Ecological data on poorly-known snake species can suggest novel hypotheses about selective forces for interspecific variation in morphological traits. The nocturnal fossorial snakes of the family Atractaspididae represent an ancient African radiation that may comprise the sister-group to other "advanced" snakes such as the Elapidae, but have attracted little ecological study despite their diverse and unusual morphology (including a unique "side-stabbing" mode of venom delivery in one lineage). Our measurement and dissection of 639 preserved specimens of six species showed that females attained similar or larger mean adult body sizes than did conspecific males in all six taxa, but males had relatively longer tails and, generally, relatively larger heads. The magnitude of sexual dimorphism varied considerably, for example, mean adult body sizes were similar in males and females for Atractaspis bibronii and Amblyodipsas ventrimaculata, but there was no overlap in adult body sizes between the sexes in Amblyodipsas polylepis. All species produced small clutches of relatively large eggs, but with significant interspecific variation in fecundity. Diets also differed, within a general pattern of specialization on elongate fossorial reptiles. Xenocalamus species mainly took amphisbaenians (at least during adult life), whereas Atractaspis, Amblyodipsas, and Macrelaps consumed a wider array of prey, especially snakes and burrowing skinks. In contrast to previous reports, we found few mammalian prey items in Atractaspis. Multiple evolutionary shifts in feeding structures (venom systems, head shapes, etc.) within this group may represent adaptations to taking fossorial prey in narrow burrows, and specifically to overcome the challenges posed by the ability of squamate prey to block burrows (and thus, impede predator pursuit) by tail autotomy.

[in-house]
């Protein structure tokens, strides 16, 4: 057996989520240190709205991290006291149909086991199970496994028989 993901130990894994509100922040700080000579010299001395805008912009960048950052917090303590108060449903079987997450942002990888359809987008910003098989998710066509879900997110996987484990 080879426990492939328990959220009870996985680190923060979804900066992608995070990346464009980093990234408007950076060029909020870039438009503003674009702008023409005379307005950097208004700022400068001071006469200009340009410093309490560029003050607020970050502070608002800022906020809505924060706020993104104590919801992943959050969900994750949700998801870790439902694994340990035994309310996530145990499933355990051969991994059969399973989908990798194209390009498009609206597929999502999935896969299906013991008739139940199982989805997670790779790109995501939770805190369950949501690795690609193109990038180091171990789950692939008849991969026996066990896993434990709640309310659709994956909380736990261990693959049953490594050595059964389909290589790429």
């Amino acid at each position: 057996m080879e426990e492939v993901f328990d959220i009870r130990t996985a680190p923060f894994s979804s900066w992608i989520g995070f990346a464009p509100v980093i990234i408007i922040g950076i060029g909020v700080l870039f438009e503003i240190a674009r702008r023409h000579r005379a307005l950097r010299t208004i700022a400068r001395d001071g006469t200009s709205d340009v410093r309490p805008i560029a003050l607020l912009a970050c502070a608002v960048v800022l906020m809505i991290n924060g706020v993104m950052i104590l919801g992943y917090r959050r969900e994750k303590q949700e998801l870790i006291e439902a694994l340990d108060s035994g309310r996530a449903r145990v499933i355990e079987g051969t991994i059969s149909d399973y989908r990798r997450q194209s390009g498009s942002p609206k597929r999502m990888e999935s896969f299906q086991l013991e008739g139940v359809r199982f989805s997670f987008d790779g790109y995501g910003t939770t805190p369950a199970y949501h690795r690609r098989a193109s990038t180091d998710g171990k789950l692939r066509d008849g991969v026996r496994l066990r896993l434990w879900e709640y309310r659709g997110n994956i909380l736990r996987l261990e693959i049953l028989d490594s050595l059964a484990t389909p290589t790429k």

|Number of pages||13|
|Publication status||Published - 1 Feb 2006|